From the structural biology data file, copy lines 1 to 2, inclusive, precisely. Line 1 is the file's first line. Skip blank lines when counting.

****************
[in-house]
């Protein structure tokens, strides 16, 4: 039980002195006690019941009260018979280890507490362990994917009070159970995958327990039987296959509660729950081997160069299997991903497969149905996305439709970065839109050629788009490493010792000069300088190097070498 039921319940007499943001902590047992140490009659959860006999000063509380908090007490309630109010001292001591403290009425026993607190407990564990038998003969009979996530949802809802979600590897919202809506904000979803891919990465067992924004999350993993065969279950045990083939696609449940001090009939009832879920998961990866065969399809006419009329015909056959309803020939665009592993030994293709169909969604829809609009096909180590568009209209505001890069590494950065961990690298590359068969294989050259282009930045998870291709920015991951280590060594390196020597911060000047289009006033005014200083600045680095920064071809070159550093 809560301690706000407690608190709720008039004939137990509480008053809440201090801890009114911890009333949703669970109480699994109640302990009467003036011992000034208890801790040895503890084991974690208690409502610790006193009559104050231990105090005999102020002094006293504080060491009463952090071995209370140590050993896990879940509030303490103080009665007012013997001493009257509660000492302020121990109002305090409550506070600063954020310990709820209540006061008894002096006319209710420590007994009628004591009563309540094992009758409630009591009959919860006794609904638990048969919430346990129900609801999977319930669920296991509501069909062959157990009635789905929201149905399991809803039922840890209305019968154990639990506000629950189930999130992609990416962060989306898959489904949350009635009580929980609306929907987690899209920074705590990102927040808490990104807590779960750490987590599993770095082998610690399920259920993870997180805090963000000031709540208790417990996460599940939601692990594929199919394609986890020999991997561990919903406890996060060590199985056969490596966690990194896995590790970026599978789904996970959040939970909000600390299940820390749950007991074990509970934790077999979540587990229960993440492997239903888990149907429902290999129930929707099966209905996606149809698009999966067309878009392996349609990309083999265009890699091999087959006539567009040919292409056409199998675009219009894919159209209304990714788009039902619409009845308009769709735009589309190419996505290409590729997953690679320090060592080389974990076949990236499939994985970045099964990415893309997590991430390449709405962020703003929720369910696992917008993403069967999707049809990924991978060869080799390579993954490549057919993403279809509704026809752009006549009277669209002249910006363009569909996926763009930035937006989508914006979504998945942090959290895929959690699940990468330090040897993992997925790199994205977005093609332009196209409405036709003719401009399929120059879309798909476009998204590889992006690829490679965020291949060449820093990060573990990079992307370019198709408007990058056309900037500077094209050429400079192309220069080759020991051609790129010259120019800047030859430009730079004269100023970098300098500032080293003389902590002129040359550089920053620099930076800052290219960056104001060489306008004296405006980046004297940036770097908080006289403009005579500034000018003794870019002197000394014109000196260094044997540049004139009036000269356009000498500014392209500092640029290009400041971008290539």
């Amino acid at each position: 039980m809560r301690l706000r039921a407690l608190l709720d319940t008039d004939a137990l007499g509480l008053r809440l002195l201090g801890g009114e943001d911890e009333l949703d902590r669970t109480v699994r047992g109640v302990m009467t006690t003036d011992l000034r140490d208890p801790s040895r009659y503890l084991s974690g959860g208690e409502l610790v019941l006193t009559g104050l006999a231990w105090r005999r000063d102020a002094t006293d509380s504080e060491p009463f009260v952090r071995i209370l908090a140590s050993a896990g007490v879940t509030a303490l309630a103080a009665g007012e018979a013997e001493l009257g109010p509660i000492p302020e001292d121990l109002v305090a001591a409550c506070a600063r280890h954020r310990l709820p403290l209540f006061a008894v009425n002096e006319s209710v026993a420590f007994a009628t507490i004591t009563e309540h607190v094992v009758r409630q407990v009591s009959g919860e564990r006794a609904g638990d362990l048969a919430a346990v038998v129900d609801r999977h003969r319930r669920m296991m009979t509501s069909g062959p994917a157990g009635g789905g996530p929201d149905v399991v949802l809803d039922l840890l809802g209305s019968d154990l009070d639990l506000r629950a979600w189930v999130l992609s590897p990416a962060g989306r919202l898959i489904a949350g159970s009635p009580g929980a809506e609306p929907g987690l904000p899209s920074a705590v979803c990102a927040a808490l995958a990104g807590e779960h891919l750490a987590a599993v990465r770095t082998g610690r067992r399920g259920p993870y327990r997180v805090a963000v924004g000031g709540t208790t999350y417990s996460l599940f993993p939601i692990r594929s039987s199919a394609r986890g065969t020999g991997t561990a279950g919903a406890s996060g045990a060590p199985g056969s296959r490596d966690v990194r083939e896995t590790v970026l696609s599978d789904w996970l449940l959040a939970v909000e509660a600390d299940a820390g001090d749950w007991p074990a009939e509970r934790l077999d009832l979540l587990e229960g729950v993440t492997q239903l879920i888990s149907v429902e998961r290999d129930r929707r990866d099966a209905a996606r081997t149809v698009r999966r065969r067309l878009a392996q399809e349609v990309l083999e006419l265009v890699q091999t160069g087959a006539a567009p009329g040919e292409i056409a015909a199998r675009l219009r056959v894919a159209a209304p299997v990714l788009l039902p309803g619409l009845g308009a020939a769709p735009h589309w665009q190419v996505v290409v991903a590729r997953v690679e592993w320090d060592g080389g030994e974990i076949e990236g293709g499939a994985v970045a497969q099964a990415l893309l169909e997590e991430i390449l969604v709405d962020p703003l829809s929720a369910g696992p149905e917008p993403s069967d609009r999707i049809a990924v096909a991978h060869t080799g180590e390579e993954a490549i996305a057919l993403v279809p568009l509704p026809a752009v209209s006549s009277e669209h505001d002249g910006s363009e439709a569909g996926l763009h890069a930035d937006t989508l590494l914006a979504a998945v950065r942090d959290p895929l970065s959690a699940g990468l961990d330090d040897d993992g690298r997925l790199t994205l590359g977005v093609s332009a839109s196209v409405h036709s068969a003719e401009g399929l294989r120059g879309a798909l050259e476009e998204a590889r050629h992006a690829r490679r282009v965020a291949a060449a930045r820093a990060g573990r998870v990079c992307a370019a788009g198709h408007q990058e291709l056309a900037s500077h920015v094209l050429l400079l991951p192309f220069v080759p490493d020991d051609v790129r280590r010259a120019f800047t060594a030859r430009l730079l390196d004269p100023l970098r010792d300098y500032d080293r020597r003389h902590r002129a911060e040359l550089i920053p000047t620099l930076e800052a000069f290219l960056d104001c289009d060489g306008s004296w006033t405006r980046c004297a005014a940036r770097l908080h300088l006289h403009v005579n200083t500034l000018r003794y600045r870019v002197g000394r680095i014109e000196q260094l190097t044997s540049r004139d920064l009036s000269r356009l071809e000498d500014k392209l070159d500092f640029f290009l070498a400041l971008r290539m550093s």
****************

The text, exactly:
[in-house]
């Protein structure tokens, strides 16, 4: 039980002195006690019941009260018979280890507490362990994917009070159970995958327990039987296959509660729950081997160069299997991903497969149905996305439709970065839109050629788009490493010792000069300088190097070498 039921319940007499943001902590047992140490009659959860006999000063509380908090007490309630109010001292001591403290009425026993607190407990564990038998003969009979996530949802809802979600590897919202809506904000979803891919990465067992924004999350993993065969279950045990083939696609449940001090009939009832879920998961990866065969399809006419009329015909056959309803020939665009592993030994293709169909969604829809609009096909180590568009209209505001890069590494950065961990690298590359068969294989050259282009930045998870291709920015991951280590060594390196020597911060000047289009006033005014200083600045680095920064071809070159550093 809560301690706000407690608190709720008039004939137990509480008053809440201090801890009114911890009333949703669970109480699994109640302990009467003036011992000034208890801790040895503890084991974690208690409502610790006193009559104050231990105090005999102020002094006293504080060491009463952090071995209370140590050993896990879940509030303490103080009665007012013997001493009257509660000492302020121990109002305090409550506070600063954020310990709820209540006061008894002096006319209710420590007994009628004591009563309540094992009758409630009591009959919860006794609904638990048969919430346990129900609801999977319930669920296991509501069909062959157990009635789905929201149905399991809803039922840890209305019968154990639990506000629950189930999130992609990416962060989306898959489904949350009635009580929980609306929907987690899209920074705590990102927040808490990104807590779960750490987590599993770095082998610690399920259920993870997180805090963000000031709540208790417990996460599940939601692990594929199919394609986890020999991997561990919903406890996060060590199985056969490596966690990194896995590790970026599978789904996970959040939970909000600390299940820390749950007991074990509970934790077999979540587990229960993440492997239903888990149907429902290999129930929707099966209905996606149809698009999966067309878009392996349609990309083999265009890699091999087959006539567009040919292409056409199998675009219009894919159209209304990714788009039902619409009845308009769709735009589309190419996505290409590729997953690679320090060592080389974990076949990236499939994985970045099964990415893309997590991430390449709405962020703003929720369910696992917008993403069967999707049809990924991978060869080799390579993954490549057919993403279809509704026809752009006549009277669209002249910006363009569909996926763009930035937006989508914006979504998945942090959290895929959690699940990468330090040897993992997925790199994205977005093609332009196209409405036709003719401009399929120059879309798909476009998204590889992006690829490679965020291949060449820093990060573990990079992307370019198709408007990058056309900037500077094209050429400079192309220069080759020991051609790129010259120019800047030859430009730079004269100023970098300098500032080293003389902590002129040359550089920053620099930076800052290219960056104001060489306008004296405006980046004297940036770097908080006289403009005579500034000018003794870019002197000394014109000196260094044997540049004139009036000269356009000498500014392209500092640029290009400041971008290539």